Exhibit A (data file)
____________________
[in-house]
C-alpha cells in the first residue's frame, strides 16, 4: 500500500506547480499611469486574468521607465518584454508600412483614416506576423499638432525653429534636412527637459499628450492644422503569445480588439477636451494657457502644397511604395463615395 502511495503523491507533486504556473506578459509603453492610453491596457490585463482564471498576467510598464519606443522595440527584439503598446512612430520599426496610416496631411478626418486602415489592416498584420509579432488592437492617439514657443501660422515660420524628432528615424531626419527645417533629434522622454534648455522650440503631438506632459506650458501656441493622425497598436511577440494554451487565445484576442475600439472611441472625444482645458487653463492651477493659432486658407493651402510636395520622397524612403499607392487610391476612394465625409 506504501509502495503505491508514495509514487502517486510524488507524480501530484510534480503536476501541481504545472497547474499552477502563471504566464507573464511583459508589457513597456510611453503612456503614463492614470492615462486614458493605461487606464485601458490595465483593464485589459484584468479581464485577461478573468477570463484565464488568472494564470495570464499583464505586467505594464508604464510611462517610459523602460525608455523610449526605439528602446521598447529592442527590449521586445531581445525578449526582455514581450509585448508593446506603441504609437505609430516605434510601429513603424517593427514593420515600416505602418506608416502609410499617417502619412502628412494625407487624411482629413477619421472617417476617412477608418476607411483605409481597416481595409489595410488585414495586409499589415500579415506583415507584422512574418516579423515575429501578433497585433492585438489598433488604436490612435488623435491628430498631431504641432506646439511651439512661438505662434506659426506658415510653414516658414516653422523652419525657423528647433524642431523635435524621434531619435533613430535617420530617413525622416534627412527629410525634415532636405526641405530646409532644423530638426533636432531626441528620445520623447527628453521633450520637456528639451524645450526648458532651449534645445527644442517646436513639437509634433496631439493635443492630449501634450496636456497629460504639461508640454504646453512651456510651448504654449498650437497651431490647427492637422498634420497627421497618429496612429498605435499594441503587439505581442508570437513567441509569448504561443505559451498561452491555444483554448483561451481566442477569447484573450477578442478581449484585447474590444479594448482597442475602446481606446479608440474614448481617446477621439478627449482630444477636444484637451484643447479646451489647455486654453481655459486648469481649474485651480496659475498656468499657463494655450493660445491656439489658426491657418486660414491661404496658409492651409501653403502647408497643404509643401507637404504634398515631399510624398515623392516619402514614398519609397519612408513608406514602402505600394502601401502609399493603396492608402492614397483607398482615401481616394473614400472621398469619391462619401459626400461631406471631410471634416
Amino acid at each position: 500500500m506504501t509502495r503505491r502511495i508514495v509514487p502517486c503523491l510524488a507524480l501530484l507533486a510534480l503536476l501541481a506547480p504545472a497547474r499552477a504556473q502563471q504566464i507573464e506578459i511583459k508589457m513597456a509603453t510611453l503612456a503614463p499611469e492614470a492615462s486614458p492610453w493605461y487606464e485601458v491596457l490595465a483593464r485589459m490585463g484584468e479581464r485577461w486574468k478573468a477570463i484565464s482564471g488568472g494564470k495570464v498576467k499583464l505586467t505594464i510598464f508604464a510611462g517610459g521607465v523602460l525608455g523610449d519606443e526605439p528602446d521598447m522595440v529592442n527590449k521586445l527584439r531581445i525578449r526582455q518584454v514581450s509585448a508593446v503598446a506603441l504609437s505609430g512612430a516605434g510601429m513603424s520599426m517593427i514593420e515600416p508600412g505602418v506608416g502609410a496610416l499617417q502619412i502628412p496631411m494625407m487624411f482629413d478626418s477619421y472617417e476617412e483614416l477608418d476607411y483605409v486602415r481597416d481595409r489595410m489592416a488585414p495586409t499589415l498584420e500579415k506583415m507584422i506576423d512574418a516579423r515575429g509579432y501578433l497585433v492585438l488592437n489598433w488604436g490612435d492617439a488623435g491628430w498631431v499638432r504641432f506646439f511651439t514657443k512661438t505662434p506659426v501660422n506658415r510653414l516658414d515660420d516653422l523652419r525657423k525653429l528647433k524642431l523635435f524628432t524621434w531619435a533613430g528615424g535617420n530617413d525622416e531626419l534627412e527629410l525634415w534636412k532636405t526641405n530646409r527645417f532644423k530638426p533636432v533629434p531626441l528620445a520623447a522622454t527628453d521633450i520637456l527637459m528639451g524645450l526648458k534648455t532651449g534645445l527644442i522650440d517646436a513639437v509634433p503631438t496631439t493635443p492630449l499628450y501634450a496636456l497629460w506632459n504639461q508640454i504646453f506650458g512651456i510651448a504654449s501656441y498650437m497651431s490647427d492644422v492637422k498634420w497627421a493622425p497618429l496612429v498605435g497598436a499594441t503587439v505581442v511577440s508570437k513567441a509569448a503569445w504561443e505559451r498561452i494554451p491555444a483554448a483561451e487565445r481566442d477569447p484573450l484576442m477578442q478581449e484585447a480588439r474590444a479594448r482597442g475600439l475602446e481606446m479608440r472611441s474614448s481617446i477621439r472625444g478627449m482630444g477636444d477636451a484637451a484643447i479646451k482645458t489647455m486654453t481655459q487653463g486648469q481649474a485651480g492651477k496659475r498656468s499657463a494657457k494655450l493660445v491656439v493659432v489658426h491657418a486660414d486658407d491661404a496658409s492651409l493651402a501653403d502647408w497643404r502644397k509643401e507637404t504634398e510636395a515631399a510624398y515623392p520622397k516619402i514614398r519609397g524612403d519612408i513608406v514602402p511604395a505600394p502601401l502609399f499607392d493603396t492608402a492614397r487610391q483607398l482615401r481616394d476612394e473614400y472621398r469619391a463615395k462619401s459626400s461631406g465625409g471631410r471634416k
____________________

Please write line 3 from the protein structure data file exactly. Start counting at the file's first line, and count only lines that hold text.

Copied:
Amino acid at each position: 500500500m506504501t509502495r503505491r502511495i508514495v509514487p502517486c503523491l510524488a507524480l501530484l507533486a510534480l503536476l501541481a506547480p504545472a497547474r499552477a504556473q502563471q504566464i507573464e506578459i511583459k508589457m513597456a509603453t510611453l503612456a503614463p499611469e492614470a492615462s486614458p492610453w493605461y487606464e485601458v491596457l490595465a483593464r485589459m490585463g484584468e479581464r485577461w486574468k478573468a477570463i484565464s482564471g488568472g494564470k495570464v498576467k499583464l505586467t505594464i510598464f508604464a510611462g517610459g521607465v523602460l525608455g523610449d519606443e526605439p528602446d521598447m522595440v529592442n527590449k521586445l527584439r531581445i525578449r526582455q518584454v514581450s509585448a508593446v503598446a506603441l504609437s505609430g512612430a516605434g510601429m513603424s520599426m517593427i514593420e515600416p508600412g505602418v506608416g502609410a496610416l499617417q502619412i502628412p496631411m494625407m487624411f482629413d478626418s477619421y472617417e476617412e483614416l477608418d476607411y483605409v486602415r481597416d481595409r489595410m489592416a488585414p495586409t499589415l498584420e500579415k506583415m507584422i506576423d512574418a516579423r515575429g509579432y501578433l497585433v492585438l488592437n489598433w488604436g490612435d492617439a488623435g491628430w498631431v499638432r504641432f506646439f511651439t514657443k512661438t505662434p506659426v501660422n506658415r510653414l516658414d515660420d516653422l523652419r525657423k525653429l528647433k524642431l523635435f524628432t524621434w531619435a533613430g528615424g535617420n530617413d525622416e531626419l534627412e527629410l525634415w534636412k532636405t526641405n530646409r527645417f532644423k530638426p533636432v533629434p531626441l528620445a520623447a522622454t527628453d521633450i520637456l527637459m528639451g524645450l526648458k534648455t532651449g534645445l527644442i522650440d517646436a513639437v509634433p503631438t496631439t493635443p492630449l499628450y501634450a496636456l497629460w506632459n504639461q508640454i504646453f506650458g512651456i510651448a504654449s501656441y498650437m497651431s490647427d492644422v492637422k498634420w497627421a493622425p497618429l496612429v498605435g497598436a499594441t503587439v505581442v511577440s508570437k513567441a509569448a503569445w504561443e505559451r498561452i494554451p491555444a483554448a483561451e487565445r481566442d477569447p484573450l484576442m477578442q478581449e484585447a480588439r474590444a479594448r482597442g475600439l475602446e481606446m479608440r472611441s474614448s481617446i477621439r472625444g478627449m482630444g477636444d477636451a484637451a484643447i479646451k482645458t489647455m486654453t481655459q487653463g486648469q481649474a485651480g492651477k496659475r498656468s499657463a494657457k494655450l493660445v491656439v493659432v489658426h491657418a486660414d486658407d491661404a496658409s492651409l493651402a501653403d502647408w497643404r502644397k509643401e507637404t504634398e510636395a515631399a510624398y515623392p520622397k516619402i514614398r519609397g524612403d519612408i513608406v514602402p511604395a505600394p502601401l502609399f499607392d493603396t492608402a492614397r487610391q483607398l482615401r481616394d476612394e473614400y472621398r469619391a463615395k462619401s459626400s461631406g465625409g471631410r471634416k